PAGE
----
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A cobra in Ptolemaic Egypt

Snakes are elongated, legless, carnivorous reptiles found almost worldwide. A few species are venomous, and colloquially, the word "snake" has become synonymous with slyness or deception. It is a symbolic animal for the Templars, as it represents manipulation and knowledge.



Moses used a Staff of Eden to create an illusion of it changing into a snake.[1]

6th century BCE

Hermes Trismegistus also held a Staff that was decorated with two intertwined snakes. When he was encountered by Pythagoras and his pupil, Kyros of Zarax, Hermes plunged the staff into the ground and the snakes appeared to speak, informing Pythagoras that he was to be the next possessor of the Staff.[2]

5th century BCE

Snakes featured heavily in the Greek myths, and some signs of the myths still remained in the landscape during the 5th century BCE. The clearest of these were the ruins of the Snake Temple within the Valley of the Snake in Phokis. Named after the skeleton of a gigantic snake wrapped around the stonework, it was believed to have been the Python of legends killed by the god Apollo.[3]

During the Peloponnesian War, many snakes inhabited various tombs and ruins all around Greece. Their poisonous fangs were valued at 9 drachmae apiece.[4]

Snakes were also a vital part of the practices at the Sanctuary of Asklepios, where they were kept in the sanctuary's tholos and used to heal the sick.[5][6] They were so important in the proceedings that the Greek god of healing, Asklepios, was usually depicted with a snake-wrapped staff.[4] His daughter, Hygieia, was also said to able to repel harmful snakes, and aid with recovery from their poison.[7]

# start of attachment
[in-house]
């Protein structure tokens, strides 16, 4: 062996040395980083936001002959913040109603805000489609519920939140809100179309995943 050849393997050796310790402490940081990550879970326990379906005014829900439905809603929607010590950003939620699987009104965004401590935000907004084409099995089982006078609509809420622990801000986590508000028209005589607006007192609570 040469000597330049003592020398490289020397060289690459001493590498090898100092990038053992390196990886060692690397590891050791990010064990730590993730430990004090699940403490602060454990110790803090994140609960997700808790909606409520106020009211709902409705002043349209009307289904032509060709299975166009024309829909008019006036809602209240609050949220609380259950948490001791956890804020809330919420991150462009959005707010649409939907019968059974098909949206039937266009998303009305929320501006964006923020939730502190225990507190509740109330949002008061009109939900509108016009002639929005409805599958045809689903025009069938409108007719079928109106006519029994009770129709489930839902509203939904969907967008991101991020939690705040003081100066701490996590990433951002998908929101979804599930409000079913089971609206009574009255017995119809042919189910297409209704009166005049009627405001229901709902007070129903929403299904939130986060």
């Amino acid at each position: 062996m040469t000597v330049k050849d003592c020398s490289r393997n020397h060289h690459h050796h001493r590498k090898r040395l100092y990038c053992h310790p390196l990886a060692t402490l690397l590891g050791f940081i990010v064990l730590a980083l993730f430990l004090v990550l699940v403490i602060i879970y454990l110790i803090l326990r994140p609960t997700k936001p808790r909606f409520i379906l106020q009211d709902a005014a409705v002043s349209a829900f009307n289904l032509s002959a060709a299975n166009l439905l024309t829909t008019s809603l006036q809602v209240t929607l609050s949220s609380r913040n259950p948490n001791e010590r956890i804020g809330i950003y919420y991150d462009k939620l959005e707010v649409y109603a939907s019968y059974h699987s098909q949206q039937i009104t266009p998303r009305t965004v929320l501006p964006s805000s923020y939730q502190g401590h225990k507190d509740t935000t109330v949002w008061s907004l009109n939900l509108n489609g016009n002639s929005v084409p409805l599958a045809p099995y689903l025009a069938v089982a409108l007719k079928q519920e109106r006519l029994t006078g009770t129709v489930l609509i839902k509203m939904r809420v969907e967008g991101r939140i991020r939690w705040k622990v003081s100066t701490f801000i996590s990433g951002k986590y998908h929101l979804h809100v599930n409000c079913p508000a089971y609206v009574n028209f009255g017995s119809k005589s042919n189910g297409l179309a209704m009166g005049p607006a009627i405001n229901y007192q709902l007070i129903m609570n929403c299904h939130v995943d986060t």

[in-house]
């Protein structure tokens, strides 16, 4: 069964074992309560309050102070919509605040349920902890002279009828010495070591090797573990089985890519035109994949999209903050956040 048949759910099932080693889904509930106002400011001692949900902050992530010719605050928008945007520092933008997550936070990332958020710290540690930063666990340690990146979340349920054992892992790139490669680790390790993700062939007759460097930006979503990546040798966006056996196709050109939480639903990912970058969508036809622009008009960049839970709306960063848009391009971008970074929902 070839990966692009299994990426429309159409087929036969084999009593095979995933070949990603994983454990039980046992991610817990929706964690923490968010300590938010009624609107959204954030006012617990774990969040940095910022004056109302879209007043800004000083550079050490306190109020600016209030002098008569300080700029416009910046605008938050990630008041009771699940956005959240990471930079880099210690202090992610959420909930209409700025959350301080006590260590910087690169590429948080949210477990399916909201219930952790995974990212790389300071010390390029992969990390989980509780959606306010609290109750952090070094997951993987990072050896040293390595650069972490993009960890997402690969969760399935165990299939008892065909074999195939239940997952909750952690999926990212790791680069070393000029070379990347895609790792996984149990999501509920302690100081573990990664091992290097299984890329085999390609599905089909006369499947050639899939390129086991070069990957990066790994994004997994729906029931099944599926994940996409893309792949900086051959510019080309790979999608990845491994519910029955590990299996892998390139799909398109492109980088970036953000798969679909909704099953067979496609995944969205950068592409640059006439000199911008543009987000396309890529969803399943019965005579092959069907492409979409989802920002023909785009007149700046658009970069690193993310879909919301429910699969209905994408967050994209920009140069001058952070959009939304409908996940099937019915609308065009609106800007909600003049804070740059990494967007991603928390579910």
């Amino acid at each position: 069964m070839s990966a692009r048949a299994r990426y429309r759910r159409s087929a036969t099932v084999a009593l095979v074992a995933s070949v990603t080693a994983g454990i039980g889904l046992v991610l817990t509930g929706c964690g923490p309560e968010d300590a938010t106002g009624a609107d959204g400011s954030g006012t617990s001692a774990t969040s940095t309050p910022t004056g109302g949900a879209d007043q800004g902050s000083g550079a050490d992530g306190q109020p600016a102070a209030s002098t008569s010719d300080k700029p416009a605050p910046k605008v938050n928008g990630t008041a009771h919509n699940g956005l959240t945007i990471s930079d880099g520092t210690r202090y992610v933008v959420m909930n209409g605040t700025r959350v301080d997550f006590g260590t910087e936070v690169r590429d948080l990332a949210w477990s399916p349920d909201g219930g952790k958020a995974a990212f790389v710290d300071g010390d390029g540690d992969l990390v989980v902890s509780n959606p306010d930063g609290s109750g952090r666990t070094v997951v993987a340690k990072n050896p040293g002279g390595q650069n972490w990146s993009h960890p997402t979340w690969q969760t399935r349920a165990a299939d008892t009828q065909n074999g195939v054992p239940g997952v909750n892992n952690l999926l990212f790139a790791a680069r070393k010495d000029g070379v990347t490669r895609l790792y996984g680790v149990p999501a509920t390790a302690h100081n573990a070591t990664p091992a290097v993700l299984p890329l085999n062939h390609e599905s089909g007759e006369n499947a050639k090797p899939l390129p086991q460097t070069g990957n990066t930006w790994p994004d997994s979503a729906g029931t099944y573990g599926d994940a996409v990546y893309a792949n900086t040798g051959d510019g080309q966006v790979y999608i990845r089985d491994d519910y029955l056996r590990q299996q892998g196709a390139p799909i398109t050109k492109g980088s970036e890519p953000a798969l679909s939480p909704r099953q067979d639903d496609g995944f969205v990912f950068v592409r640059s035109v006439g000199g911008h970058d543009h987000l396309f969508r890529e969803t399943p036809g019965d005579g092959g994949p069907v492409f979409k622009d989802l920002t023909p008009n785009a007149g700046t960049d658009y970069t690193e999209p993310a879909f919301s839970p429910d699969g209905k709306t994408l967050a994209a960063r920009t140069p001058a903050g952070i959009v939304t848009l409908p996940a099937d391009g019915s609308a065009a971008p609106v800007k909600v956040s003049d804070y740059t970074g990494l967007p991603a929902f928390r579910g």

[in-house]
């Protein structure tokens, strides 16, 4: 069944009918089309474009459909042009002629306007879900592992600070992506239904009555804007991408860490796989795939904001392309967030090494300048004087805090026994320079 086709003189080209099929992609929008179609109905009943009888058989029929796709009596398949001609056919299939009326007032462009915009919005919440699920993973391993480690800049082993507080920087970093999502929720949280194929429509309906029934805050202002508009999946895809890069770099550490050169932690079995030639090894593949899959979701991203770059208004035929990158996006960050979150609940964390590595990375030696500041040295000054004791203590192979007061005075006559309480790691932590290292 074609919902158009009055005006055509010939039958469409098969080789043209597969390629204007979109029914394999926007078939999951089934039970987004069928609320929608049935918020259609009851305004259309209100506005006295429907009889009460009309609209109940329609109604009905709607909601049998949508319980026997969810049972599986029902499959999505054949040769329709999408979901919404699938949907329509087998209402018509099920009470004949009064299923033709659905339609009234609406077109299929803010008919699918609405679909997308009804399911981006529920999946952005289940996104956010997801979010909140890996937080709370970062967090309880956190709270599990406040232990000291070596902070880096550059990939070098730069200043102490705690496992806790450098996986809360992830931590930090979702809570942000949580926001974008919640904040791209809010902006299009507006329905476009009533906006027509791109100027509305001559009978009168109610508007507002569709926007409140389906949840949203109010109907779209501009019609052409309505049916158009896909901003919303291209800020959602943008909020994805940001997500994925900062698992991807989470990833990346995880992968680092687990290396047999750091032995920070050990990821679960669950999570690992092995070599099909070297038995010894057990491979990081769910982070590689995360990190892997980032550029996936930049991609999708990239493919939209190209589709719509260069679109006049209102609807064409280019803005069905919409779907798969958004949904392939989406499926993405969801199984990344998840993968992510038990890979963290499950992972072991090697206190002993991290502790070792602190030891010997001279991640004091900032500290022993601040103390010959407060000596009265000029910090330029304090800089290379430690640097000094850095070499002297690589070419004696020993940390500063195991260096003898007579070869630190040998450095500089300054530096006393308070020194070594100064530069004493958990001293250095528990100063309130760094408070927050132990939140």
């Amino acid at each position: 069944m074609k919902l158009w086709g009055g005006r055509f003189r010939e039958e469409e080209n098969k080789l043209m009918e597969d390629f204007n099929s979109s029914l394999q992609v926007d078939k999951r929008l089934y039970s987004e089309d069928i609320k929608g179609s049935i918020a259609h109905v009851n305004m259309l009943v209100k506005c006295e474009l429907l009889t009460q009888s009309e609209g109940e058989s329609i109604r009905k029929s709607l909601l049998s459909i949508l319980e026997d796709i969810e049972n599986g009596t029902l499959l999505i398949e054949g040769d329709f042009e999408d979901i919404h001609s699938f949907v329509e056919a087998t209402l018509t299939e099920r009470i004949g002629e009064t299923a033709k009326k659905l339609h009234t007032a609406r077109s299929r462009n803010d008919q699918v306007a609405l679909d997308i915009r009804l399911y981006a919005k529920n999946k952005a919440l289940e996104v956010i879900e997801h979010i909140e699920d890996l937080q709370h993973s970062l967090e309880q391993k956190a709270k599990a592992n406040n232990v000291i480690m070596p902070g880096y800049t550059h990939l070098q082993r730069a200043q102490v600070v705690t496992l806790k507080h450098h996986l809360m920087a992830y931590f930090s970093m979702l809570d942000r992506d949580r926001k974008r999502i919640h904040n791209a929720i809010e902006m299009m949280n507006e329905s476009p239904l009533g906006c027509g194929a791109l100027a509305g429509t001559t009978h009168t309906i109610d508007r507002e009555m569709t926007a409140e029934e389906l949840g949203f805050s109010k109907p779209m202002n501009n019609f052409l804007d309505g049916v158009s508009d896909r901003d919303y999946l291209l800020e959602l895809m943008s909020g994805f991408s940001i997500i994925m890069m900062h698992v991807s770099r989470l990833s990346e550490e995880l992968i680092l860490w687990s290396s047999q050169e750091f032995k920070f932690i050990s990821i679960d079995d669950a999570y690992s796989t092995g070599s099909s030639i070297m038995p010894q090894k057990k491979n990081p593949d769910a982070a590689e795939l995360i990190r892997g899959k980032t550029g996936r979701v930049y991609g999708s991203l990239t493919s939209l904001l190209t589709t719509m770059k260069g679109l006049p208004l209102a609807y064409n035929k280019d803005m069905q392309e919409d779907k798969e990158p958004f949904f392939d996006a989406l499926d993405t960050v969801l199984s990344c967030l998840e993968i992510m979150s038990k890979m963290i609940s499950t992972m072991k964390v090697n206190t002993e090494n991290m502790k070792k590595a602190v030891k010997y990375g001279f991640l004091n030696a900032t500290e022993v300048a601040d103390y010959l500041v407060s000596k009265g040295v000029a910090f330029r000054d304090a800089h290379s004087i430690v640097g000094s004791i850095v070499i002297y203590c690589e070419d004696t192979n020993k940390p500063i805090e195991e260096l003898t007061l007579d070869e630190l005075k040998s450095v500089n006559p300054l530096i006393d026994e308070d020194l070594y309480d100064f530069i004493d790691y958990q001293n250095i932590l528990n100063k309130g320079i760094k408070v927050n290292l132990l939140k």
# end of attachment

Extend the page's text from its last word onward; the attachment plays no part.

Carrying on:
The soil from the island of Lemnos was also believed to cure snake bites in 5th century BCE Greece.[8]

Snakes were also connected with the mythological Medusa and the Writhing Dread: the hair of said creatures was said to have taken the form of living snakes.[4]

1st century BCE

In order to take out the order-influenced pharaoh, Cleopatra, the Egyptian Assassin Amunet used a venomous asp to kill her, according to the legend.[9]

The Egyptians themselves worshipped the snake-goddess Wadjet.[7]

9th century

Snakes were pretty common in 9th century England, foraging in the grassy areas whilst sleeping in more dark and damp places, like caves and ruins. Snakes would also often find a good place to sleep inside pots and crates inside houses. Viking shieldmaiden Eivor Varinsdottir of the Raven Clan encountered many snakes during her travels throughout the English countryside[10], but only one during her travels in Ireland.[11]

18th century

During the 18th century, particularly the Seven Years' War, French and Indian War, and the American Revolution, many banners were posted all over Boston, New York and River Valley, depicting a snake, and the writing "Join, or Die" by Benjamin Franklin.[12]


The Order of the Ancients, a secret society seeking to control humankind, refer to itself as the Snake.[7]

During the Peloponnesian War, another secret society, the Cult of Kosmos, used the imagery of the snake in their Sanctuary of Kosmos.

In 18th century, in esoteric circles snakes were thought to be 'holders of intuitive knowledge'.[13]

The snake was also a symbol for the Templars, as it was the embodiment of manipulation and intelligence of the group.